- Hyundai and Warner Bros. Discovery team up to produce second original documentary short series, Going Circular, launching on 8 September
- Series explores how Hyundai and Healthy Seas’ partnership supports the circular economy by discovering the topics ‘clean, protect, and recycle’ up close
- Three self-contained films, each presented by a different host, will focus on major players that guide viewers through the topics
- The documentary format will air in October
- To learn more about Going Circular, visit our dedicated campaign landing page
Hyundai Motor and Warner Bros. Discovery (WBD) have collaborated to produce their second original documentary short series titled Going Circular. The new series explores how the partnership between Hyundai and Healthy Seas supports the circular economy by discovering the topics ‘clean, protect and recycle’ up close at a variety of European locations, including Greece, Slovenia, and Germany.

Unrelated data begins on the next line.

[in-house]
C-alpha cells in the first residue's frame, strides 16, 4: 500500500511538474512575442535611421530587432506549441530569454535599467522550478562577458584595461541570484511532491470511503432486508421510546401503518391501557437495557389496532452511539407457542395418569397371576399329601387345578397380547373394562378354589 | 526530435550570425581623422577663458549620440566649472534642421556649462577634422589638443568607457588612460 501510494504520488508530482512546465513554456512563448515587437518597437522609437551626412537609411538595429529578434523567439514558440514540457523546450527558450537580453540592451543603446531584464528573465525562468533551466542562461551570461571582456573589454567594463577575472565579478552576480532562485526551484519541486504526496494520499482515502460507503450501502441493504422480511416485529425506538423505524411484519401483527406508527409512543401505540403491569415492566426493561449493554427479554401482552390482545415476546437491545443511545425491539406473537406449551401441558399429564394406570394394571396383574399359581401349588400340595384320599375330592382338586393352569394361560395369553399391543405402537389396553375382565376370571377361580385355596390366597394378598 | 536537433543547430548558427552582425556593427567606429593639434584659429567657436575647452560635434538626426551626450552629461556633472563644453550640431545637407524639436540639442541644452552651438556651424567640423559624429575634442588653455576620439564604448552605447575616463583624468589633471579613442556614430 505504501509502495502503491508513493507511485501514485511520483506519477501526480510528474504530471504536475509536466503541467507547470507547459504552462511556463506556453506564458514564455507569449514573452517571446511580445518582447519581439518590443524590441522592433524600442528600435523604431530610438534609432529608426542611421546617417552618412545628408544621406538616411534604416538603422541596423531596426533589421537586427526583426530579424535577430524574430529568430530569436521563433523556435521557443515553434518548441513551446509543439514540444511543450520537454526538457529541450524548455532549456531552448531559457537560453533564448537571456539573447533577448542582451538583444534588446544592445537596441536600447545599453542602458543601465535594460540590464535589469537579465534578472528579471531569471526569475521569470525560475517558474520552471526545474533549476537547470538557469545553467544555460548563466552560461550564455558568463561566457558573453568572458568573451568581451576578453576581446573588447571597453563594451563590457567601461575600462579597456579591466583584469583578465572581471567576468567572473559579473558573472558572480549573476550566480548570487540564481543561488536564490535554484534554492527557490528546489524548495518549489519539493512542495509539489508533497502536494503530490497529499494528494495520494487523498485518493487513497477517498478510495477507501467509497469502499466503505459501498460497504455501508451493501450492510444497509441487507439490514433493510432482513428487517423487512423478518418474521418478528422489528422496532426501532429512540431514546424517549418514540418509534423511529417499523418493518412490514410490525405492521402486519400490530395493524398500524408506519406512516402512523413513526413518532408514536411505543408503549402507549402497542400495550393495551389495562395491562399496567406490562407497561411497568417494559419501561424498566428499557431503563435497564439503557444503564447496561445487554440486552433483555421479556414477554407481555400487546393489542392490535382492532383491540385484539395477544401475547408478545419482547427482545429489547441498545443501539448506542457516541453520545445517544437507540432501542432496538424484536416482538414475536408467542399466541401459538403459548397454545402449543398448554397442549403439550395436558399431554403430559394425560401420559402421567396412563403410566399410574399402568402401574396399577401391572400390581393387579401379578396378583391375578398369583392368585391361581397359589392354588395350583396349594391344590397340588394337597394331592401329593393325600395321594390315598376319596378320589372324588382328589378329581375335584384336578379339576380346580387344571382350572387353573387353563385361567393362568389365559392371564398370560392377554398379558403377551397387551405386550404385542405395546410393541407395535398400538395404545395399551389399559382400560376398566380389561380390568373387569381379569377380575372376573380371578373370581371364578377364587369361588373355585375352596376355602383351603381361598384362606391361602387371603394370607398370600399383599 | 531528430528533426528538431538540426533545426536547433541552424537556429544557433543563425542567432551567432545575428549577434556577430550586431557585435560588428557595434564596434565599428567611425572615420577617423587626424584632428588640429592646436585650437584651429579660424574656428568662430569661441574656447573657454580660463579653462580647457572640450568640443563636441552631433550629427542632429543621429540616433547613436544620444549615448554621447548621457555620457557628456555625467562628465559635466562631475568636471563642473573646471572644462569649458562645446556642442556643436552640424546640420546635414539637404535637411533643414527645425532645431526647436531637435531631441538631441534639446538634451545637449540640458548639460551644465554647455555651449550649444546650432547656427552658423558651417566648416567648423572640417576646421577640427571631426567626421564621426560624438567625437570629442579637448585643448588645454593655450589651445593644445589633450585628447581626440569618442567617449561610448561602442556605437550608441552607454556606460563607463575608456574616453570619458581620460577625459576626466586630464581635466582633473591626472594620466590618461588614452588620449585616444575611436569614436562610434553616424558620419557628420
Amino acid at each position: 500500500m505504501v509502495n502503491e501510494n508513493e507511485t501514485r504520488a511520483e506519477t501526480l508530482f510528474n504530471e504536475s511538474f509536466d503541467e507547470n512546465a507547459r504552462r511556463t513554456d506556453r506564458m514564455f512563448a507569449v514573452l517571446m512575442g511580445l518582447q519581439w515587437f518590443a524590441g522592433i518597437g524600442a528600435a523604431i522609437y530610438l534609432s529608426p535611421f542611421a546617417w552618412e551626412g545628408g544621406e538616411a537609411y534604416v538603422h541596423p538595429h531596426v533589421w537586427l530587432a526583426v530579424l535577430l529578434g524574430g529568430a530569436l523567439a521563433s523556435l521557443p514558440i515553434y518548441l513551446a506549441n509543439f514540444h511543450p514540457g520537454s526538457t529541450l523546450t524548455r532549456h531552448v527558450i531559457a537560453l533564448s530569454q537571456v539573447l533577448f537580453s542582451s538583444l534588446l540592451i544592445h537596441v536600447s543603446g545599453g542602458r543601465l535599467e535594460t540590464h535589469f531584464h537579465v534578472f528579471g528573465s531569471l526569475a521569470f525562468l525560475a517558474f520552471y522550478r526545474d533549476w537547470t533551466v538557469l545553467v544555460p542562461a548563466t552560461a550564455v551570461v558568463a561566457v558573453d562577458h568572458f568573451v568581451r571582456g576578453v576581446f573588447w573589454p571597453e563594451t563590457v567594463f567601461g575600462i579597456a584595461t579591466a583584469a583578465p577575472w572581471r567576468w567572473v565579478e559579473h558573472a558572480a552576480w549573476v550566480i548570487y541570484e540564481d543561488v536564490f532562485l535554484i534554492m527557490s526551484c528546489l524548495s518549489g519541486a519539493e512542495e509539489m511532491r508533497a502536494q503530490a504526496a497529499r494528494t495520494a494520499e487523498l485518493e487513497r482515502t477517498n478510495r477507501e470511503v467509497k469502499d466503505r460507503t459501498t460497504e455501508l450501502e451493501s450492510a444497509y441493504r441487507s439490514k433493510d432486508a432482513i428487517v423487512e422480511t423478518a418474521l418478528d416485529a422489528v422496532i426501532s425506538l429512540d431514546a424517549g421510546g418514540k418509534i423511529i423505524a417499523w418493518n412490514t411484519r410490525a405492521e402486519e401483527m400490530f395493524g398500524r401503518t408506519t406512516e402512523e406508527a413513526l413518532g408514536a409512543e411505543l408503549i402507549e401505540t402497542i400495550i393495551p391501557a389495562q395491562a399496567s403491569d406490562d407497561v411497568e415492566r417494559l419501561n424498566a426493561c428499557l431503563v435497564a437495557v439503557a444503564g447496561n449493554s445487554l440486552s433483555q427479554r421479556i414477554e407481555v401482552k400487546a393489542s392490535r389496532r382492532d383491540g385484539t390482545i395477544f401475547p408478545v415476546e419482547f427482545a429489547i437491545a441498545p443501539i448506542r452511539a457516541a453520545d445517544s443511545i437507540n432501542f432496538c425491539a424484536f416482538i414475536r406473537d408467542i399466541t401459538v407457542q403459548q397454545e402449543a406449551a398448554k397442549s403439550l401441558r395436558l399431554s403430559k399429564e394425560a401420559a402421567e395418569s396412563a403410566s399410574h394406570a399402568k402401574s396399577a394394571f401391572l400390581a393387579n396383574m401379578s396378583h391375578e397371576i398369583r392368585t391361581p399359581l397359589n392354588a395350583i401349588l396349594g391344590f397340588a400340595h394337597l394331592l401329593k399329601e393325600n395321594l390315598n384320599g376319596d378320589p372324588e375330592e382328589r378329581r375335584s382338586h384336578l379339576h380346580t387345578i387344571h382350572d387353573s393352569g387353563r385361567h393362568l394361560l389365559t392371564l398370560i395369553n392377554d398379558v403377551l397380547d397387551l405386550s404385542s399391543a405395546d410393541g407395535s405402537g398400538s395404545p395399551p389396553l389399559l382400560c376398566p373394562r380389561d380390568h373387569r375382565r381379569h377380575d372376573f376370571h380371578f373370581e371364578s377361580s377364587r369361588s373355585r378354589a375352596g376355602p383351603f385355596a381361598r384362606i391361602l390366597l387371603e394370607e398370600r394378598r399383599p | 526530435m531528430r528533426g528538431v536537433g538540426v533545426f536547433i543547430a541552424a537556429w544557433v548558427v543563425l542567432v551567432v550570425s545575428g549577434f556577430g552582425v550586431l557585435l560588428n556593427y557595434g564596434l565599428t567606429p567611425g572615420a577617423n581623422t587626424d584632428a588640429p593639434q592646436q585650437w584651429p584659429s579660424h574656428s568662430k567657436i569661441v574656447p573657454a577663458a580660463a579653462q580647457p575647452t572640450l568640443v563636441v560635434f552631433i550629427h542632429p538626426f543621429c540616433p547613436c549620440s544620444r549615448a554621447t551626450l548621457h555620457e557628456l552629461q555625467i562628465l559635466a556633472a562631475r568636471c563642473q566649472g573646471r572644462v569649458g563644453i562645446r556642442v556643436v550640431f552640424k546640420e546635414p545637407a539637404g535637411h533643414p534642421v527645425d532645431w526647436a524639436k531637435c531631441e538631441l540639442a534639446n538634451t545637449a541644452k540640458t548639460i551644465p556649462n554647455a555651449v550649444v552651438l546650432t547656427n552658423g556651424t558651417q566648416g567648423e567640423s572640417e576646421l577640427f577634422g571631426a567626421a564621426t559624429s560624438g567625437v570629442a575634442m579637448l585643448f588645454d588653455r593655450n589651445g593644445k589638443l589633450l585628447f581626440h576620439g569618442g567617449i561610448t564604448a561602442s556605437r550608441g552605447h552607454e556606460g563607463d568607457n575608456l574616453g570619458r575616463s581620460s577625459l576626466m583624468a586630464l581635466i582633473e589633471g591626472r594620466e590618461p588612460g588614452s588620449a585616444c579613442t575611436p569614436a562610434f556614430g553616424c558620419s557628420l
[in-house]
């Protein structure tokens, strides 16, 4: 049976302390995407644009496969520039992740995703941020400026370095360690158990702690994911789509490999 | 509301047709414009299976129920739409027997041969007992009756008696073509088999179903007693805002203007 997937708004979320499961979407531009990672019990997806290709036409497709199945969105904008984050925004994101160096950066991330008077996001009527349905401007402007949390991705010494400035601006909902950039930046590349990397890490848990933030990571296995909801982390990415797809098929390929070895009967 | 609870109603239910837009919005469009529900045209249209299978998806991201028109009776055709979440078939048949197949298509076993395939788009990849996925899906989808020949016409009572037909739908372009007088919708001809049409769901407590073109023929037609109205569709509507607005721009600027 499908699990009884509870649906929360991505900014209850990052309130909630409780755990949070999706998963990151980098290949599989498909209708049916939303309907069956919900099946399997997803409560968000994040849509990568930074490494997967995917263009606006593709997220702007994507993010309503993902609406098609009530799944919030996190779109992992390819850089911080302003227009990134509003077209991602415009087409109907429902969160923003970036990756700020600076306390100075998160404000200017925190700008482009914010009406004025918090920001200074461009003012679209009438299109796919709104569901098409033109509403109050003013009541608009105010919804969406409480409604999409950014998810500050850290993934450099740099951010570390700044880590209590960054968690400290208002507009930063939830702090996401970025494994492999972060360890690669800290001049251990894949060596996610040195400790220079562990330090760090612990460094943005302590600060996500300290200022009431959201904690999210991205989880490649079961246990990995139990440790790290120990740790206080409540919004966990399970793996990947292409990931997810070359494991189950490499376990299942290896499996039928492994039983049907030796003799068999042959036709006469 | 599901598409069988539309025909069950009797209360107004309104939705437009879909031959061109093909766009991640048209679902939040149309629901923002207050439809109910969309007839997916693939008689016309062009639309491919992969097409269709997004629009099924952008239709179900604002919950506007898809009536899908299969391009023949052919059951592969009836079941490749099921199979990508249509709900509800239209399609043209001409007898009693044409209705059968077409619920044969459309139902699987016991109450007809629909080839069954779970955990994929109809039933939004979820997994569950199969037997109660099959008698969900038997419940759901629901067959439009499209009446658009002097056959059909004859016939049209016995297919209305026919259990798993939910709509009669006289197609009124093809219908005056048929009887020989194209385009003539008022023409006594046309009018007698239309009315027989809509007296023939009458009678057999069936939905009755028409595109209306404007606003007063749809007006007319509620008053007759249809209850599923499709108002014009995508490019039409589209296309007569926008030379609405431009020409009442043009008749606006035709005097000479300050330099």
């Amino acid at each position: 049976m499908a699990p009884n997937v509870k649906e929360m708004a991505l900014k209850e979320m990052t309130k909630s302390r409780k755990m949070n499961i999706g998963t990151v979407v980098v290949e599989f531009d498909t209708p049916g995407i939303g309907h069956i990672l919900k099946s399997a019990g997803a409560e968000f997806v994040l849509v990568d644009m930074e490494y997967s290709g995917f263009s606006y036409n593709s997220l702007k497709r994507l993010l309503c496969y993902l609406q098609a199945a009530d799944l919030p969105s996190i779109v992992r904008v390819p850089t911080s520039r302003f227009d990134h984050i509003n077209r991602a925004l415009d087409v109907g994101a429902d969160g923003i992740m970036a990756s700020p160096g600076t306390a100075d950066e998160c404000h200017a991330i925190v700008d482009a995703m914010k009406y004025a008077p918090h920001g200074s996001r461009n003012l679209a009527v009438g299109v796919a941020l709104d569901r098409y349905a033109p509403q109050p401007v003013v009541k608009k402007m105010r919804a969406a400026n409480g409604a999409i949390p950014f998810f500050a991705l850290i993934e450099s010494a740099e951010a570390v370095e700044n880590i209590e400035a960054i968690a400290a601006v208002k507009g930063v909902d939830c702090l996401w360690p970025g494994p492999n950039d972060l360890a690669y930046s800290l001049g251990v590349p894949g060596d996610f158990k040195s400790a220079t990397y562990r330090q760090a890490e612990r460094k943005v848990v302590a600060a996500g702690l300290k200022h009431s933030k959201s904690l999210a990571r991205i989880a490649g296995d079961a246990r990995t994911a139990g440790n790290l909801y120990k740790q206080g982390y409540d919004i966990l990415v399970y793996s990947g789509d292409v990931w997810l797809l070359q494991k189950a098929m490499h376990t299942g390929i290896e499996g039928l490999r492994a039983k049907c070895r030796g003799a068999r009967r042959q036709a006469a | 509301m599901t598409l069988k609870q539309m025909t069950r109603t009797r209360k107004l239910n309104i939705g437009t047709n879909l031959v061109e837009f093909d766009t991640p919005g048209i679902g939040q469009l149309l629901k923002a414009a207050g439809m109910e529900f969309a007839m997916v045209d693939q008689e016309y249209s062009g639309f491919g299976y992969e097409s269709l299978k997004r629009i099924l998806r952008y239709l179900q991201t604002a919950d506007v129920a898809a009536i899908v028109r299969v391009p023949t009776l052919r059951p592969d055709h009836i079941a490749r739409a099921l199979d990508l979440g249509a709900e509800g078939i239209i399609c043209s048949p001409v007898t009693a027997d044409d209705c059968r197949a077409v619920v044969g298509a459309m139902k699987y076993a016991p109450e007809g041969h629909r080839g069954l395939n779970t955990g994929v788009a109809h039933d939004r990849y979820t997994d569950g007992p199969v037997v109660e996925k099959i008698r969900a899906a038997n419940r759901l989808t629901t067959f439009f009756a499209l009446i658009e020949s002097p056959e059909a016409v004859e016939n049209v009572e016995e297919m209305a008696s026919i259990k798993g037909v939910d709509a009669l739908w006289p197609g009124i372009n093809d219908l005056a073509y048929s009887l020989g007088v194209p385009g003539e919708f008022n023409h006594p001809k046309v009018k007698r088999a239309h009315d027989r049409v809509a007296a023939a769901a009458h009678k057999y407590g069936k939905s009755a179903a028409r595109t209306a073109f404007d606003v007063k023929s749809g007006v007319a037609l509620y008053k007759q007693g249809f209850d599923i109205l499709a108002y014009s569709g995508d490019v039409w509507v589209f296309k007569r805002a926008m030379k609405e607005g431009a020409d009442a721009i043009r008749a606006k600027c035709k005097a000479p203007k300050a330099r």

The series will consist of three self-contained films with the first launching on 8 September. Each film is presented by a different host, who will interview the major players that share Hyundai’s vision of a sustainable future and guide viewers through the topics. The three films will also be combined in a long documentary format, which will air in October.
Going Circular tells an emotional story that underscores Hyundai’s sustainable and responsible spirit that is committed to delivering Progress for Humanity. In Hyundai’s second documentary short series with Warner Bros. Discovery, we are able to bring an international audience on a journey to experience our CSV strategy based on the approach of the circular economy.
In line with its vision of ‘Progress for Humanity’, Hyundai announced its partnership with Healthy Seas in April 2021 as one activity of achieving its global CSV (Creating Shared Value) goal of fostering a more sustainable future. With the company’s commitment to developing innovative mobility solutions and Healthy Seas’ expertise in protecting marine ecosystems, the two organisations hold a shared vision for shaping sustainable communities and supporting the circular economy.